On Sunday, Anchorage Assemblymember and Alaska State Commission for Human Rights Commissioner Jamie Allard defended Alaska vanity license plates “FUHRER” and “3REICH,” arguing on Facebook that the words are innocuous translations of German terms for “leader or guide” and “realm.” The word Fürher is strongly associated with Adolf Hitler, who served as Führer of Germany from 1934 to the end of World War II in 1945, and who presided over the Holocaust. The term “Third Reich” was the Nazi Party’s official designation for its fascist regime. Both terms are heavily incorporated into neo-Nazi and white supremacist subcultures in the United States and abroad.
The situation leading to Allard’s comments began on Friday, when prolific Alaska Twitter user Libby Bakalar posted a photo of the “3REICH” license plate and requested that someone file a complaint. Shortly thereafter, Representative Sara Hannan (D – Juneau) replied that she had initiated a complaint and had inquired about why the plate has been approved by the Alaska DMV.
— Representative Sara Hannan (@RepSaraHannan) January 23, 2021
Alaska statute prohibits “patently offensive” vanity license plates. Per Section 2 AAC 92.120, the State will not issue a vanity plate that includes:
(4) symbols in a combination that demeans an ethnic, religious, or racial group, or that is otherwise vulgar, indecent, or has sexual connotations; any combination known by the department to have a sexual connotation or to be patently offensive to a person of ordinary sensibilities will be considered vulgar or indecent; any combination known by the department to be patently offensive to an ethnic, religious, or racial group will be considered demeaning to that group.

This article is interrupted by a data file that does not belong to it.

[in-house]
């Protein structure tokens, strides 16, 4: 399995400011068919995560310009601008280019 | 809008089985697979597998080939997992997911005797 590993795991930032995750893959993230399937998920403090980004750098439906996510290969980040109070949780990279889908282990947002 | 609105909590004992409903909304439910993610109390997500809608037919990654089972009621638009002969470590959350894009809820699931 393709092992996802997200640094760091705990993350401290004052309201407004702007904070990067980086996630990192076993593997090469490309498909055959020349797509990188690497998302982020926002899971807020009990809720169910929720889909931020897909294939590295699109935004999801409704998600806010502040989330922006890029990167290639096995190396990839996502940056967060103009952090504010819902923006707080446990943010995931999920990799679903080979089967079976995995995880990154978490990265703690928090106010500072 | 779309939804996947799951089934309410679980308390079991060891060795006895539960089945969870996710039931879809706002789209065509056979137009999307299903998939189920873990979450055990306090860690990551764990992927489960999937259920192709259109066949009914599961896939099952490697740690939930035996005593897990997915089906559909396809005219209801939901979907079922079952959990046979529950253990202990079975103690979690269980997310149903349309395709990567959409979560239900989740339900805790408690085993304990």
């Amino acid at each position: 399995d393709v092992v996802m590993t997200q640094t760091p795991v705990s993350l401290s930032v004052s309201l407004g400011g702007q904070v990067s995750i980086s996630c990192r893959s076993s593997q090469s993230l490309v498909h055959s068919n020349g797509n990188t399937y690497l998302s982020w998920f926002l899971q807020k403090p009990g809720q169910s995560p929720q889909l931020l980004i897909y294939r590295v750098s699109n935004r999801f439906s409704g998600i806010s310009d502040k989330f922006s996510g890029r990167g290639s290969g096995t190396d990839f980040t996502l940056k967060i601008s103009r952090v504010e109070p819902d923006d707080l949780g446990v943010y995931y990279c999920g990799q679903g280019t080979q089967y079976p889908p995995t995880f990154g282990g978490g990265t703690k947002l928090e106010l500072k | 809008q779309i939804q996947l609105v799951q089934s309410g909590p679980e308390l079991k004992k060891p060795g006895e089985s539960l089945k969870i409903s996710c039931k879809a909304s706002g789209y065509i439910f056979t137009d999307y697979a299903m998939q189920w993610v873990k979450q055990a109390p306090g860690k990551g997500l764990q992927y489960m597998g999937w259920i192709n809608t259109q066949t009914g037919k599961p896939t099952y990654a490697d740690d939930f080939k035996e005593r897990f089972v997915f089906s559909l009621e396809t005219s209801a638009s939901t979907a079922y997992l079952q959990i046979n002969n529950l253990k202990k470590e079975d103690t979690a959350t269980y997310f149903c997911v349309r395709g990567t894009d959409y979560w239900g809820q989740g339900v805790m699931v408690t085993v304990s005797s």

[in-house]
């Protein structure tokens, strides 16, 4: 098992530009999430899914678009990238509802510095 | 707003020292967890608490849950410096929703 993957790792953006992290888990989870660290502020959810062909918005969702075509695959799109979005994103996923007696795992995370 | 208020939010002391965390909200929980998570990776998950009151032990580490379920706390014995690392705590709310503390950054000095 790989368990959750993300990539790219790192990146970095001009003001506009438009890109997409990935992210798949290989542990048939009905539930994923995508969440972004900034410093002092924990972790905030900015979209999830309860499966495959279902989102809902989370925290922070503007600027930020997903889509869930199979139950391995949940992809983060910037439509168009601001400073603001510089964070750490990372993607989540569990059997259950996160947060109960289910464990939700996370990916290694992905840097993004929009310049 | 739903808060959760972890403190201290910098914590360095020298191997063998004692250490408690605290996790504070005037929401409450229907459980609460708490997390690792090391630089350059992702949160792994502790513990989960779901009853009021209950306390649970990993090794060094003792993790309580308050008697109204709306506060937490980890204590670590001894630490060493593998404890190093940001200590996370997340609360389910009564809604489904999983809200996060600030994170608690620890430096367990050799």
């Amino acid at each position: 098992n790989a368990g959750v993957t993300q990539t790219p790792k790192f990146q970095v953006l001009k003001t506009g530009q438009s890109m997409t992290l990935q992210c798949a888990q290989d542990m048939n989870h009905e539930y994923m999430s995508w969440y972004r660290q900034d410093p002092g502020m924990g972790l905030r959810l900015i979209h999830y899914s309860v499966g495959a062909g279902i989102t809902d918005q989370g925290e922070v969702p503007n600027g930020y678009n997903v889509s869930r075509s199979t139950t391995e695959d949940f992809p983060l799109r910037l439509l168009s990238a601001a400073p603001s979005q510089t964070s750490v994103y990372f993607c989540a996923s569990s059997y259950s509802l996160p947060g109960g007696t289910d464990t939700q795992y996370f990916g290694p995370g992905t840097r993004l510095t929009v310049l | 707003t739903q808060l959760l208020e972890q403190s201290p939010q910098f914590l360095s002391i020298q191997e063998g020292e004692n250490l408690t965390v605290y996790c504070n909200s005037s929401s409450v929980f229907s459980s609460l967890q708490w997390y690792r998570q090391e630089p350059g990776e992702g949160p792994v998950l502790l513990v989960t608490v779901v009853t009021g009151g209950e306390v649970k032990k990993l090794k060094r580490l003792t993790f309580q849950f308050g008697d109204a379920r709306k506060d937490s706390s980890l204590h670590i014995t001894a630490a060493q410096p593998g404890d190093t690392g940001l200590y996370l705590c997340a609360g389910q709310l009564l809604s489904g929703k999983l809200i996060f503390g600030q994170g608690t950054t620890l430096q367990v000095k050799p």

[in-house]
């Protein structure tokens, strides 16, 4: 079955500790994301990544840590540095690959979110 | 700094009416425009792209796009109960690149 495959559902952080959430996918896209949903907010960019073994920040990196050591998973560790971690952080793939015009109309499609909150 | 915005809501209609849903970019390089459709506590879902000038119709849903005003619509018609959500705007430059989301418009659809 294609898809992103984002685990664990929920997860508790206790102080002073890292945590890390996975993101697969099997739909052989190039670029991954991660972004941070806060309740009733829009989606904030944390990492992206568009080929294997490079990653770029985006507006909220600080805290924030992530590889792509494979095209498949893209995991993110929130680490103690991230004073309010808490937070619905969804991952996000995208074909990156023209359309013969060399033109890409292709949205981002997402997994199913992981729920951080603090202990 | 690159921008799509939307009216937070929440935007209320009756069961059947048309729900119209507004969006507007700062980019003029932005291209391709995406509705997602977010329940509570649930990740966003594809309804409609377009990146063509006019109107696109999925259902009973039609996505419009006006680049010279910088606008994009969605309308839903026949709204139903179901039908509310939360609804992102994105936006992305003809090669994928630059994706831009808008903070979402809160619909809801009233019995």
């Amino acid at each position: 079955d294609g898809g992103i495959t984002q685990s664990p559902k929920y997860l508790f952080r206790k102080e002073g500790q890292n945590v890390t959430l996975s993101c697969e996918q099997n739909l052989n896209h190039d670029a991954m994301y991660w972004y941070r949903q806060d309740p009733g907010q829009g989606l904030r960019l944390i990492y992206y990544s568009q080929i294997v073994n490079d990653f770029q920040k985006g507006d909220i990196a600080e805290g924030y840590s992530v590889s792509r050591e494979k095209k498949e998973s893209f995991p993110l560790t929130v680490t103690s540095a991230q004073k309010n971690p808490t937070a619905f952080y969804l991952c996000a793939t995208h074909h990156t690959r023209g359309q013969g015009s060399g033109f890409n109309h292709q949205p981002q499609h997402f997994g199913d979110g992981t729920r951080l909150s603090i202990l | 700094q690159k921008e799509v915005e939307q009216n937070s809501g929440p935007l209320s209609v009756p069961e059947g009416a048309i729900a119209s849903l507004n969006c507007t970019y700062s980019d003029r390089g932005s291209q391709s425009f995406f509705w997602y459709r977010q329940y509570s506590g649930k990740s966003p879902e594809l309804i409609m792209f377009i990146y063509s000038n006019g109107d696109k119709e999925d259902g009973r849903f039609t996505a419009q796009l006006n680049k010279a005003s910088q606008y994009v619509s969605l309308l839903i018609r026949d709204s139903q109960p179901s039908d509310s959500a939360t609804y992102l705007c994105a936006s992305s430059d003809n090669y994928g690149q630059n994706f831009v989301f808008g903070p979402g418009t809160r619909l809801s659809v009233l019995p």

Later on Friday, Suzanne Downing published an article about Bakalar and Hannan’s Twitter posts in Must Read Alaska. Downing describes Bakalar as an “internet sensation who specializes in vulgarity,” and reports that Bakalar had also been made aware of a “FUHRER” license plate. Downing explains the meaning of the term “Third Reich” and the connotation of the word “Fuhrer,” and speculates that both plates may merely be references to the names of Alaskan individuals.
According to State records, both the “FUHRER” and “3REICH” license plates are registered to a 2005 Hummer H2. It is unclear whether the plates are registered to the same vehicle or to different vehicles. The Landmine was able to find a social media account that matches the name of a person who appears to be the registrant for both license plates. The individual is not named either Fuhrer or Reich, and uses an image of a Templar knight as the account profile photo. In recent years, imagery of the Knights Templar has been widely co-opted by alt-right and right-wing extremist groups.
Anchorage Assemblymember Jamie Allard defended the “FUHRER” and “3REICH” license plates in a comment on Downing’s article, claiming that the words are harmless and that “the progressives have put a spin on it and created their own definition.”
Allard doubled-down on Sunday, writing from her “Jamie Allard – Assemblywoman Chugiak – Eagle River” account that she had requested a complete list of banned plates from the State. Allard continued that she had sent a note to former President Bill Clinton’s Secretary of Labor Robert Reich, who is Jewish, about the appropriateness of the “3REICH” plate.
Writing from her personal account on Sunday, Allard speculated that her defense of the controversial license plates would result in “lively” testimony at the Tuesday meeting of the Anchorage Assembly.